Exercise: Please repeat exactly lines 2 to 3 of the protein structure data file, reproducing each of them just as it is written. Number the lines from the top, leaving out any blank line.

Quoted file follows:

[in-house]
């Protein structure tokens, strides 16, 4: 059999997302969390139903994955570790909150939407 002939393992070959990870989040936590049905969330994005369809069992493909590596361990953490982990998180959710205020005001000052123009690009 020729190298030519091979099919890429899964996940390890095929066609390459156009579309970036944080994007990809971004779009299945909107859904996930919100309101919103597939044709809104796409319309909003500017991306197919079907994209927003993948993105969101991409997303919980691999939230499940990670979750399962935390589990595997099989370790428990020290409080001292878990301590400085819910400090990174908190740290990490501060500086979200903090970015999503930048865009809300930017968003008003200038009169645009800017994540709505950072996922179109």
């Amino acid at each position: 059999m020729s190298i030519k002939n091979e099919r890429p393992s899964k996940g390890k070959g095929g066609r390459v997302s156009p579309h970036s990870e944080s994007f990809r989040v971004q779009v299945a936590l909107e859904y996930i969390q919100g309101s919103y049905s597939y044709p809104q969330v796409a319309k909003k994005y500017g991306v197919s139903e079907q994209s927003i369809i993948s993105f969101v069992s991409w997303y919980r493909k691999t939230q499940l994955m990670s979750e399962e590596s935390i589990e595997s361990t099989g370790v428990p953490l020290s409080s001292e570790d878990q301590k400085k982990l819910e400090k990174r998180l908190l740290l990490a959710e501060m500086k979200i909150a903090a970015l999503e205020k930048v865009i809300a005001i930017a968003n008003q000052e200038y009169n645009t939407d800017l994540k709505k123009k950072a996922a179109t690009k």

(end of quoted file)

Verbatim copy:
């Protein structure tokens, strides 16, 4: 059999997302969390139903994955570790909150939407 002939393992070959990870989040936590049905969330994005369809069992493909590596361990953490982990998180959710205020005001000052123009690009 020729190298030519091979099919890429899964996940390890095929066609390459156009579309970036944080994007990809971004779009299945909107859904996930919100309101919103597939044709809104796409319309909003500017991306197919079907994209927003993948993105969101991409997303919980691999939230499940990670979750399962935390589990595997099989370790428990020290409080001292878990301590400085819910400090990174908190740290990490501060500086979200903090970015999503930048865009809300930017968003008003200038009169645009800017994540709505950072996922179109």
């Amino acid at each position: 059999m020729s190298i030519k002939n091979e099919r890429p393992s899964k996940g390890k070959g095929g066609r390459v997302s156009p579309h970036s990870e944080s994007f990809r989040v971004q779009v299945a936590l909107e859904y996930i969390q919100g309101s919103y049905s597939y044709p809104q969330v796409a319309k909003k994005y500017g991306v197919s139903e079907q994209s927003i369809i993948s993105f969101v069992s991409w997303y919980r493909k691999t939230q499940l994955m990670s979750e399962e590596s935390i589990e595997s361990t099989g370790v428990p953490l020290s409080s001292e570790d878990q301590k400085k982990l819910e400090k990174r998180l908190l740290l990490a959710e501060m500086k979200i909150a903090a970015l999503e205020k930048v865009i809300a005001i930017a968003n008003q000052e200038y009169n645009t939407d800017l994540k709505k123009k950072a996922a179109t690009k």